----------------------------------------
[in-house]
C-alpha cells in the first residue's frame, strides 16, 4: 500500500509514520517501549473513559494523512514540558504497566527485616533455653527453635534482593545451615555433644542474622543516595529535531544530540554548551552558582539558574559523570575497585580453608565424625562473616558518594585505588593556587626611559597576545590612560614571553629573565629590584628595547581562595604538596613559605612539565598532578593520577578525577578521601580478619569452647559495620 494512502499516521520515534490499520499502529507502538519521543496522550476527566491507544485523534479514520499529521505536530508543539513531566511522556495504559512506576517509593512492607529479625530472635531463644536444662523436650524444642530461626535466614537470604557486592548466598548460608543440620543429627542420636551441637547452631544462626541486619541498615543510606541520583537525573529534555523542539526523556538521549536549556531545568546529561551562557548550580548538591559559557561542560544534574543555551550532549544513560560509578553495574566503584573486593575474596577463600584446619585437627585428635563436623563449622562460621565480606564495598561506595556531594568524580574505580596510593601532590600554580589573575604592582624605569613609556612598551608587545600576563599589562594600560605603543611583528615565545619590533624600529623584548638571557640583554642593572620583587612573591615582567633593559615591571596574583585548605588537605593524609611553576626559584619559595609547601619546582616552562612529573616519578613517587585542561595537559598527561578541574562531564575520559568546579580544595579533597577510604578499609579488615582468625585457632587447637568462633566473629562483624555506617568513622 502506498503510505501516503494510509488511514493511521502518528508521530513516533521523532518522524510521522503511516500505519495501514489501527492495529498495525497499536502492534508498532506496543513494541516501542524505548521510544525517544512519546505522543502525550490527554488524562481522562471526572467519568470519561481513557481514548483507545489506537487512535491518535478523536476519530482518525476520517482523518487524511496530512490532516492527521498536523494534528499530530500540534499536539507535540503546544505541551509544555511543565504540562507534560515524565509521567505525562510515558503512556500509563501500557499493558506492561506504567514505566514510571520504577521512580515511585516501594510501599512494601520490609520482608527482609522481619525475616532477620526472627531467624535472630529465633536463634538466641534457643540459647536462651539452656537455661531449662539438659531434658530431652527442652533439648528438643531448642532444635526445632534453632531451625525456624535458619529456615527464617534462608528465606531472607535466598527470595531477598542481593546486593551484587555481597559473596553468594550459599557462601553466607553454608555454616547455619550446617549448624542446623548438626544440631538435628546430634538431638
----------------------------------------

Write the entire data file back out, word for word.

[in-house]
C-alpha cells in the first residue's frame, strides 16, 4: 500500500509514520517501549473513559494523512514540558504497566527485616533455653527453635534482593545451615555433644542474622543516595529535531544530540554548551552558582539558574559523570575497585580453608565424625562473616558518594585505588593556587626611559597576545590612560614571553629573565629590584628595547581562595604538596613559605612539565598532578593520577578525577578521601580478619569452647559495620 494512502499516521520515534490499520499502529507502538519521543496522550476527566491507544485523534479514520499529521505536530508543539513531566511522556495504559512506576517509593512492607529479625530472635531463644536444662523436650524444642530461626535466614537470604557486592548466598548460608543440620543429627542420636551441637547452631544462626541486619541498615543510606541520583537525573529534555523542539526523556538521549536549556531545568546529561551562557548550580548538591559559557561542560544534574543555551550532549544513560560509578553495574566503584573486593575474596577463600584446619585437627585428635563436623563449622562460621565480606564495598561506595556531594568524580574505580596510593601532590600554580589573575604592582624605569613609556612598551608587545600576563599589562594600560605603543611583528615565545619590533624600529623584548638571557640583554642593572620583587612573591615582567633593559615591571596574583585548605588537605593524609611553576626559584619559595609547601619546582616552562612529573616519578613517587585542561595537559598527561578541574562531564575520559568546579580544595579533597577510604578499609579488615582468625585457632587447637568462633566473629562483624555506617568513622 502506498503510505501516503494510509488511514493511521502518528508521530513516533521523532518522524510521522503511516500505519495501514489501527492495529498495525497499536502492534508498532506496543513494541516501542524505548521510544525517544512519546505522543502525550490527554488524562481522562471526572467519568470519561481513557481514548483507545489506537487512535491518535478523536476519530482518525476520517482523518487524511496530512490532516492527521498536523494534528499530530500540534499536539507535540503546544505541551509544555511543565504540562507534560515524565509521567505525562510515558503512556500509563501500557499493558506492561506504567514505566514510571520504577521512580515511585516501594510501599512494601520490609520482608527482609522481619525475616532477620526472627531467624535472630529465633536463634538466641534457643540459647536462651539452656537455661531449662539438659531434658530431652527442652533439648528438643531448642532444635526445632534453632531451625525456624535458619529456615527464617534462608528465606531472607535466598527470595531477598542481593546486593551484587555481597559473596553468594550459599557462601553466607553454608555454616547455619550446617549448624542446623548438626544440631538435628546430634538431638